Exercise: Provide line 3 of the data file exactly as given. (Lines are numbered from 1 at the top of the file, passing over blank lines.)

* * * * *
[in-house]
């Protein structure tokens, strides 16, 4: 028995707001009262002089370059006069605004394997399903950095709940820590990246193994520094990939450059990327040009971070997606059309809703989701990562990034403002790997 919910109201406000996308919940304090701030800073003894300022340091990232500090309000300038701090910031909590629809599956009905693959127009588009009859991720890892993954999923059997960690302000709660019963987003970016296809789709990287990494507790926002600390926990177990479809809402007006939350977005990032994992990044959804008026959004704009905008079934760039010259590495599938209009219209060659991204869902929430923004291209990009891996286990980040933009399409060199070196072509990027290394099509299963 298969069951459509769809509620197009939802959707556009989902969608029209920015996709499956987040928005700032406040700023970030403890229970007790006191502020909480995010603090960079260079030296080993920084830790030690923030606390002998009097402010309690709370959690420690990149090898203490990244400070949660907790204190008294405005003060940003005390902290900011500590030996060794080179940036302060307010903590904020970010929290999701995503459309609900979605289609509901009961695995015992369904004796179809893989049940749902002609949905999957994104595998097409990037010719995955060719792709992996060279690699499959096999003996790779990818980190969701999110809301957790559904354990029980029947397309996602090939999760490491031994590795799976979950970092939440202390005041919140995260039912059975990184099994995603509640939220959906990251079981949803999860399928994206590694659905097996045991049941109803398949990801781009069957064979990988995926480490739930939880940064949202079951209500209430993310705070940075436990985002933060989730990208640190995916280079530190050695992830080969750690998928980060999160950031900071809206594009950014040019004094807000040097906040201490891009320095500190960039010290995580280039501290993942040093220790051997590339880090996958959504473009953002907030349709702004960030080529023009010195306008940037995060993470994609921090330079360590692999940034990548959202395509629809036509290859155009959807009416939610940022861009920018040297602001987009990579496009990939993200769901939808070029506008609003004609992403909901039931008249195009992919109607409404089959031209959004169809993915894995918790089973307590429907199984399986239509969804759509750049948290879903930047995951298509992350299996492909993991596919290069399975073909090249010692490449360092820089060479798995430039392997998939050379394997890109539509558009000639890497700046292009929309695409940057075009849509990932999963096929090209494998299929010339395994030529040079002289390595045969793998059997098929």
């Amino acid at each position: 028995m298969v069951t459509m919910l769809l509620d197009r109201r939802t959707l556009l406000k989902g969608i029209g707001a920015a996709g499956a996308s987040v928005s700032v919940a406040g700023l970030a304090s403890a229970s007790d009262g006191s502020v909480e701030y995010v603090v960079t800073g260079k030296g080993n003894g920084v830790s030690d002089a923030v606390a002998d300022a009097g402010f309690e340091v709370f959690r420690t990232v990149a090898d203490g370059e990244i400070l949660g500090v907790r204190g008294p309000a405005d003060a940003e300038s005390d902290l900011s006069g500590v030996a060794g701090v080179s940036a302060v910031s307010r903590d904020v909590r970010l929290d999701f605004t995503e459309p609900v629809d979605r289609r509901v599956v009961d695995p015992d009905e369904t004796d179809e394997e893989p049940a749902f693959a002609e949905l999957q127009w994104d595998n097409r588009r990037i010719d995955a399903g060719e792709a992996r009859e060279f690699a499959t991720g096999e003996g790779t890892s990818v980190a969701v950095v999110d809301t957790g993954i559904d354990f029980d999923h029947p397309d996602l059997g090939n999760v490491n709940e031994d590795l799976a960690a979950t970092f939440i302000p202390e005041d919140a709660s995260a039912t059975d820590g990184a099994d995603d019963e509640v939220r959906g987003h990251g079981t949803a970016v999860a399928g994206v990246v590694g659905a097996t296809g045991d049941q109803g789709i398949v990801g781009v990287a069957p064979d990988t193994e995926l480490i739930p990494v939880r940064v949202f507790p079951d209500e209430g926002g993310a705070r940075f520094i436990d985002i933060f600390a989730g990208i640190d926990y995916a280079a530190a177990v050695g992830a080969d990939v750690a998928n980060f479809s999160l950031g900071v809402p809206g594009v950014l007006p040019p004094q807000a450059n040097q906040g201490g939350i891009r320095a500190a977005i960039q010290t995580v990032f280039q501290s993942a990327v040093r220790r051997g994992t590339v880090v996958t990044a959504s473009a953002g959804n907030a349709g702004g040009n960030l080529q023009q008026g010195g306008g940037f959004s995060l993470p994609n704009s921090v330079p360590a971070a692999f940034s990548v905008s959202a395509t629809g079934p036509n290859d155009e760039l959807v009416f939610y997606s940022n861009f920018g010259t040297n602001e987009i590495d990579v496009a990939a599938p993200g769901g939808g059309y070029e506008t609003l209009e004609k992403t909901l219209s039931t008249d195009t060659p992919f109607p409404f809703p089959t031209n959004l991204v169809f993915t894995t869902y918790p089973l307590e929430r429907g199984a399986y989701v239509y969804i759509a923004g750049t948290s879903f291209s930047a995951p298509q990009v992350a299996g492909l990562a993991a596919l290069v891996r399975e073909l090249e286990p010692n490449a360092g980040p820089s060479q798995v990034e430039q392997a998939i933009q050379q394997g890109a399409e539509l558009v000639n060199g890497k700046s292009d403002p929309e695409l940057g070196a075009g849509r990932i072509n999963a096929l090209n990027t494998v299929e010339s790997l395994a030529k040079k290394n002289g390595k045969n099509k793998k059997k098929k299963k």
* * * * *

């Amino acid at each position: 028995m298969v069951t459509m919910l769809l509620d197009r109201r939802t959707l556009l406000k989902g969608i029209g707001a920015a996709g499956a996308s987040v928005s700032v919940a406040g700023l970030a304090s403890a229970s007790d009262g006191s502020v909480e701030y995010v603090v960079t800073g260079k030296g080993n003894g920084v830790s030690d002089a923030v606390a002998d300022a009097g402010f309690e340091v709370f959690r420690t990232v990149a090898d203490g370059e990244i400070l949660g500090v907790r204190g008294p309000a405005d003060a940003e300038s005390d902290l900011s006069g500590v030996a060794g701090v080179s940036a302060v910031s307010r903590d904020v909590r970010l929290d999701f605004t995503e459309p609900v629809d979605r289609r509901v599956v009961d695995p015992d009905e369904t004796d179809e394997e893989p049940a749902f693959a002609e949905l999957q127009w994104d595998n097409r588009r990037i010719d995955a399903g060719e792709a992996r009859e060279f690699a499959t991720g096999e003996g790779t890892s990818v980190a969701v950095v999110d809301t957790g993954i559904d354990f029980d999923h029947p397309d996602l059997g090939n999760v490491n709940e031994d590795l799976a960690a979950t970092f939440i302000p202390e005041d919140a709660s995260a039912t059975d820590g990184a099994d995603d019963e509640v939220r959906g987003h990251g079981t949803a970016v999860a399928g994206v990246v590694g659905a097996t296809g045991d049941q109803g789709i398949v990801g781009v990287a069957p064979d990988t193994e995926l480490i739930p990494v939880r940064v949202f507790p079951d209500e209430g926002g993310a705070r940075f520094i436990d985002i933060f600390a989730g990208i640190d926990y995916a280079a530190a177990v050695g992830a080969d990939v750690a998928n980060f479809s999160l950031g900071v809402p809206g594009v950014l007006p040019p004094q807000a450059n040097q906040g201490g939350i891009r320095a500190a977005i960039q010290t995580v990032f280039q501290s993942a990327v040093r220790r051997g994992t590339v880090v996958t990044a959504s473009a953002g959804n907030a349709g702004g040009n960030l080529q023009q008026g010195g306008g940037f959004s995060l993470p994609n704009s921090v330079p360590a971070a692999f940034s990548v905008s959202a395509t629809g079934p036509n290859d155009e760039l959807v009416f939610y997606s940022n861009f920018g010259t040297n602001e987009i590495d990579v496009a990939a599938p993200g769901g939808g059309y070029e506008t609003l209009e004609k992403t909901l219209s039931t008249d195009t060659p992919f109607p409404f809703p089959t031209n959004l991204v169809f993915t894995t869902y918790p089973l307590e929430r429907g199984a399986y989701v239509y969804i759509a923004g750049t948290s879903f291209s930047a995951p298509q990009v992350a299996g492909l990562a993991a596919l290069v891996r399975e073909l090249e286990p010692n490449a360092g980040p820089s060479q798995v990034e430039q392997a998939i933009q050379q394997g890109a399409e539509l558009v000639n060199g890497k700046s292009d403002p929309e695409l940057g070196a075009g849509r990932i072509n999963a096929l090209n990027t494998v299929e010339s790997l395994a030529k040079k290394n002289g390595k045969n099509k793998k059997k098929k299963k």